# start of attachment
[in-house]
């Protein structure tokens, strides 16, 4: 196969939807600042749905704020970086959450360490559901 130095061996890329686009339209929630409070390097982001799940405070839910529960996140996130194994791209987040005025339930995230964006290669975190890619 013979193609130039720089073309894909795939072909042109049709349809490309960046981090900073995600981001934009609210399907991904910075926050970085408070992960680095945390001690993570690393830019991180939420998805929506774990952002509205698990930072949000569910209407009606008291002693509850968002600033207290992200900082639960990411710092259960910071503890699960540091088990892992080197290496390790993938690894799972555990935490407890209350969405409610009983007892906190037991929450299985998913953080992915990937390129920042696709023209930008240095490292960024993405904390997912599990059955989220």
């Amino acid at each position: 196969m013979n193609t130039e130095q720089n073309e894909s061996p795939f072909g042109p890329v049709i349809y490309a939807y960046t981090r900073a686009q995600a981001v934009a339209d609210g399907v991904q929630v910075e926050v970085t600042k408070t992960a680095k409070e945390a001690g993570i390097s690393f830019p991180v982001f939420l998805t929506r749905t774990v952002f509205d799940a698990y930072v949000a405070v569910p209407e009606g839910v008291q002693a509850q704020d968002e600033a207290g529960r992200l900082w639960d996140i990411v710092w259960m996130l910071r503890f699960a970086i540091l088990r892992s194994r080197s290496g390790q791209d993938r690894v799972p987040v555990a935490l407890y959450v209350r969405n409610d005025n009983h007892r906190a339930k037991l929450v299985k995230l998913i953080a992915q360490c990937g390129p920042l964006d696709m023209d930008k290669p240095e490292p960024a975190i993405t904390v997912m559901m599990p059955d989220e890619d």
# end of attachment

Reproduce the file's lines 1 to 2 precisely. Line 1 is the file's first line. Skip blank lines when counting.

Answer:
[in-house]
């Protein structure tokens, strides 16, 4: 196969939807600042749905704020970086959450360490559901 130095061996890329686009339209929630409070390097982001799940405070839910529960996140996130194994791209987040005025339930995230964006290669975190890619 013979193609130039720089073309894909795939072909042109049709349809490309960046981090900073995600981001934009609210399907991904910075926050970085408070992960680095945390001690993570690393830019991180939420998805929506774990952002509205698990930072949000569910209407009606008291002693509850968002600033207290992200900082639960990411710092259960910071503890699960540091088990892992080197290496390790993938690894799972555990935490407890209350969405409610009983007892906190037991929450299985998913953080992915990937390129920042696709023209930008240095490292960024993405904390997912599990059955989220």